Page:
Canon Pixma MP560
More than just a model refresh, apparently
Review Mid-range, inkjet all-in-ones are the mainstay of most printer makers’ catalogues, so for one to stand out, it has to offer extra features, better performance or improved cost of ownership to get noticed. Canon has introduced the Pixma MP560 to build on a successful design in at least two of these three ways.
Canon's Pixma MP560: the changes are more than cosmetic
There are many instances when a new printer model is nothing but a replacement for one that’s gone before, often with more minor cosmetic changes than between this year’s and last year's Ford Fiesta. However, that’s not the case with the Pixma MP560. It may appear like the MP540, but actually has a lot more going for it.
Indeed, it looks much like Canon’s recent run of all-in-ones, coloured in silver and high-gloss black plastic, but the concave sides are less pronounced and it’s a little squatter than its predecessor. At the back, a flap folds up and lifts to become a 150-sheet paper tray for photo sheets, though it can be used for special media, like letterheads, too.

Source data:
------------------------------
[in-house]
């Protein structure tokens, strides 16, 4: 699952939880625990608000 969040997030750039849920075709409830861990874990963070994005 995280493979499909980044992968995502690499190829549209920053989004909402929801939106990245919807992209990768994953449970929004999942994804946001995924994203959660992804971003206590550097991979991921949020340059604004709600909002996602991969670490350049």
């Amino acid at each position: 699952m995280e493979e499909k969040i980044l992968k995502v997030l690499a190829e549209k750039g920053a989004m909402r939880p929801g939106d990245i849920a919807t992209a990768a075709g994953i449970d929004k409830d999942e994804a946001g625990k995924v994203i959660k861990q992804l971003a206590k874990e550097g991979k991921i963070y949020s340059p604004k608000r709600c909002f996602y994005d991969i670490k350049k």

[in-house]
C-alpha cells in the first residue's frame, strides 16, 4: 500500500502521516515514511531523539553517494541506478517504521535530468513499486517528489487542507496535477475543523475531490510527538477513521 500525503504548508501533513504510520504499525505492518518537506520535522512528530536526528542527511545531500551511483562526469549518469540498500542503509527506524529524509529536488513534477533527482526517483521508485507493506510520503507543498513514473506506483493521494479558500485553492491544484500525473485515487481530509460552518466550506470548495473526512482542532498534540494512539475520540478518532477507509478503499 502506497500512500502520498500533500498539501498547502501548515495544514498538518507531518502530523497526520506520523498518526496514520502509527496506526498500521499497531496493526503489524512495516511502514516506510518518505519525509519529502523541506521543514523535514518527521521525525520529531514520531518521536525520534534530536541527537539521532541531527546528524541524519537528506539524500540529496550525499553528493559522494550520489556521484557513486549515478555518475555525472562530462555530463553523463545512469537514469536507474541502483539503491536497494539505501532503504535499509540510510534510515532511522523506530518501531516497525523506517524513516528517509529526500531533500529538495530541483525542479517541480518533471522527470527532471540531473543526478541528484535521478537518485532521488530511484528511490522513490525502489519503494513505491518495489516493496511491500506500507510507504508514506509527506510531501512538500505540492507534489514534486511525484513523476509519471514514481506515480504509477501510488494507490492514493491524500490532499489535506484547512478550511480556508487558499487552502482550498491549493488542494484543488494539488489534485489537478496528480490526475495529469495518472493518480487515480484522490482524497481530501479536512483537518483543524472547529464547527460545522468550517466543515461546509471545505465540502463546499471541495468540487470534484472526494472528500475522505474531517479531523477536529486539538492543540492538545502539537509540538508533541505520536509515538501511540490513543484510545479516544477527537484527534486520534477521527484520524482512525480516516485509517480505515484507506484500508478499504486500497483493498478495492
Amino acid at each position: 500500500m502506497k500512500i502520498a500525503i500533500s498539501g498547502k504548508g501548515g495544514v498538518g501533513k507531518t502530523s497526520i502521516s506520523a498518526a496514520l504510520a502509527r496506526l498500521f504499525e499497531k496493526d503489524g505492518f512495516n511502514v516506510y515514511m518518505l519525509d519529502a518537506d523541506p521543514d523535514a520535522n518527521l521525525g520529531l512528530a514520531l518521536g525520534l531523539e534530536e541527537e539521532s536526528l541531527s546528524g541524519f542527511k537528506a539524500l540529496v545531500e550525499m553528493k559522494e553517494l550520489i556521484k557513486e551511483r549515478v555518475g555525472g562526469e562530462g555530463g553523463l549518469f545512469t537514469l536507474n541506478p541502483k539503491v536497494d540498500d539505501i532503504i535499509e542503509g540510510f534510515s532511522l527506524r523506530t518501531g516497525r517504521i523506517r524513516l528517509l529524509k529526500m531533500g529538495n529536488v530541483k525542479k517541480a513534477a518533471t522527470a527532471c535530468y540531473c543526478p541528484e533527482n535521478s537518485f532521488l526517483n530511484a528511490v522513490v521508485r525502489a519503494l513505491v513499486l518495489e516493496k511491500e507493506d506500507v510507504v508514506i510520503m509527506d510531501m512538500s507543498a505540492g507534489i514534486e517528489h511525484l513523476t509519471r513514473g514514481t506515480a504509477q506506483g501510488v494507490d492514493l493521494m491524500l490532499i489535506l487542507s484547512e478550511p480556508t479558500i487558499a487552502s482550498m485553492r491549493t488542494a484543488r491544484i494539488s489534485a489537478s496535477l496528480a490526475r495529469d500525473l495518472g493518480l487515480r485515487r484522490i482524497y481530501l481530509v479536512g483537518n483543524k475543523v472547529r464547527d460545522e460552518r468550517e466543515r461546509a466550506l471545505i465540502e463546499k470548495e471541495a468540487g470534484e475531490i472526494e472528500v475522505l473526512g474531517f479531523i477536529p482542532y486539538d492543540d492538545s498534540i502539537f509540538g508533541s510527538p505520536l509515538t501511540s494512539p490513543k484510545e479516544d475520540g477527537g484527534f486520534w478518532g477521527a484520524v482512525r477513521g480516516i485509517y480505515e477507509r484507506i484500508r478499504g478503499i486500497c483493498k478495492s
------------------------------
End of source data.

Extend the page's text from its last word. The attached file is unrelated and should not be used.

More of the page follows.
Underneath is a 15-sheet, plain paper tray, which feeds each page through 180 degrees before printing; like an HP inkjet. All pages end up on the fold-down front cover of the machine, which becomes the output tray. It drops automatically, a nice touch, if you try to print without opening it first.
Lift the cover at top, front right to reveal the control panel, together with a 50mm LCD display in the cover lid. Controls are big and clearly marked and incorporate Canon’s clickwheel – the easiest way yet of moving through a menu without having a touchscreen. Two large buttons set at the front of the panel offer black and colour copies and there’s a large cancel button, too.
The clickwheel makes it easy to flick through menus
Set into the right front edge is a rather flimsy plastic cover, which hides three memory card slots. There are the standard two, which between them cater for SD, MemoryStick and xD, but there’s also support for CompactFlash, which most of Canon’s rivals have dropped. If you have a semi-pro digital SLR, this continued support for the older format may swing your choice.
Sponsored: Network DDoS protection